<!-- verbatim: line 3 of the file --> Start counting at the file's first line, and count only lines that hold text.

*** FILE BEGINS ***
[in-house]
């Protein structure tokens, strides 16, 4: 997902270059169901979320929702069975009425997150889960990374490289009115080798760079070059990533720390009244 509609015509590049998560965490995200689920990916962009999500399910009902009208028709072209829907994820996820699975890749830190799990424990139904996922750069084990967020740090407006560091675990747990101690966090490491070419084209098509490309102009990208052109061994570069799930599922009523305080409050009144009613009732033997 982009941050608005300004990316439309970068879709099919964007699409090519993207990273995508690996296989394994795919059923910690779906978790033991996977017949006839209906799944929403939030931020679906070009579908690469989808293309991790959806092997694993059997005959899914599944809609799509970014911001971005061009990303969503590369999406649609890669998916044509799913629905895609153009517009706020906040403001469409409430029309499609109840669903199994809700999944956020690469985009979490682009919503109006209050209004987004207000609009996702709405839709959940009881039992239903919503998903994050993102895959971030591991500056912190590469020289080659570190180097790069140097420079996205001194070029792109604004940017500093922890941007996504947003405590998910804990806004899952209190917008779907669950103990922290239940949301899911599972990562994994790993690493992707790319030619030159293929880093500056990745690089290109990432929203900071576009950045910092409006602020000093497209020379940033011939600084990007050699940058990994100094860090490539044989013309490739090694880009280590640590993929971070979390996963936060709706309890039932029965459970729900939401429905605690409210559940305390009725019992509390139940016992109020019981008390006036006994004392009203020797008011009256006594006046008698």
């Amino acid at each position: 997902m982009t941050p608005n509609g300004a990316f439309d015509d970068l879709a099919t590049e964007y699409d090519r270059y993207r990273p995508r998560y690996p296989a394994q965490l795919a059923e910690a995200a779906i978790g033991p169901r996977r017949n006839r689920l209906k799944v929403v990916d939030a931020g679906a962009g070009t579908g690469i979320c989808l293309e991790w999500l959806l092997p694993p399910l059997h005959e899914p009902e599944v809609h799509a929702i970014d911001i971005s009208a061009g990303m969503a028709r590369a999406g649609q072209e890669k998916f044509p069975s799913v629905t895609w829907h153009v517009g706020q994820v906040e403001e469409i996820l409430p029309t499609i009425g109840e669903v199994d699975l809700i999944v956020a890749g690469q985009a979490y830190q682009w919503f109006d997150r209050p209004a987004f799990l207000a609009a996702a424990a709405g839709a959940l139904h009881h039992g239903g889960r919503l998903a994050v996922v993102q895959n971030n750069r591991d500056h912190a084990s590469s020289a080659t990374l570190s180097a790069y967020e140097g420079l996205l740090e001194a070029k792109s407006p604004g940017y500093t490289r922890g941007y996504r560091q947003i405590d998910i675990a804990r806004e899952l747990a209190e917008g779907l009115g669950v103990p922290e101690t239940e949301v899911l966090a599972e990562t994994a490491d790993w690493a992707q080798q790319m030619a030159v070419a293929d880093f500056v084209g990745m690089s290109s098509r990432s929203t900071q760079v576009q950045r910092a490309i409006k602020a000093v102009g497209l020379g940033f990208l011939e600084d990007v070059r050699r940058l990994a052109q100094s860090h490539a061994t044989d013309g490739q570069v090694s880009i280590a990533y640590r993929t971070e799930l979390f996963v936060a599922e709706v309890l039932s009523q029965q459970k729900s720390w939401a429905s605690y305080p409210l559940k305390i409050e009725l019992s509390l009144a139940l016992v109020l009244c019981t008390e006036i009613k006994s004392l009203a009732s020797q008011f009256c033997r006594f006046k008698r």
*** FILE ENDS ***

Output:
């Amino acid at each position: 997902m982009t941050p608005n509609g300004a990316f439309d015509d970068l879709a099919t590049e964007y699409d090519r270059y993207r990273p995508r998560y690996p296989a394994q965490l795919a059923e910690a995200a779906i978790g033991p169901r996977r017949n006839r689920l209906k799944v929403v990916d939030a931020g679906a962009g070009t579908g690469i979320c989808l293309e991790w999500l959806l092997p694993p399910l059997h005959e899914p009902e599944v809609h799509a929702i970014d911001i971005s009208a061009g990303m969503a028709r590369a999406g649609q072209e890669k998916f044509p069975s799913v629905t895609w829907h153009v517009g706020q994820v906040e403001e469409i996820l409430p029309t499609i009425g109840e669903v199994d699975l809700i999944v956020a890749g690469q985009a979490y830190q682009w919503f109006d997150r209050p209004a987004f799990l207000a609009a996702a424990a709405g839709a959940l139904h009881h039992g239903g889960r919503l998903a994050v996922v993102q895959n971030n750069r591991d500056h912190a084990s590469s020289a080659t990374l570190s180097a790069y967020e140097g420079l996205l740090e001194a070029k792109s407006p604004g940017y500093t490289r922890g941007y996504r560091q947003i405590d998910i675990a804990r806004e899952l747990a209190e917008g779907l009115g669950v103990p922290e101690t239940e949301v899911l966090a599972e990562t994994a490491d790993w690493a992707q080798q790319m030619a030159v070419a293929d880093f500056v084209g990745m690089s290109s098509r990432s929203t900071q760079v576009q950045r910092a490309i409006k602020a000093v102009g497209l020379g940033f990208l011939e600084d990007v070059r050699r940058l990994a052109q100094s860090h490539a061994t044989d013309g490739q570069v090694s880009i280590a990533y640590r993929t971070e799930l979390f996963v936060a599922e709706v309890l039932s009523q029965q459970k729900s720390w939401a429905s605690y305080p409210l559940k305390i409050e009725l019992s509390l009144a139940l016992v109020l009244c019981t008390e006036i009613k006994s004392l009203a009732s020797q008011f009256c033997r006594f006046k008698r």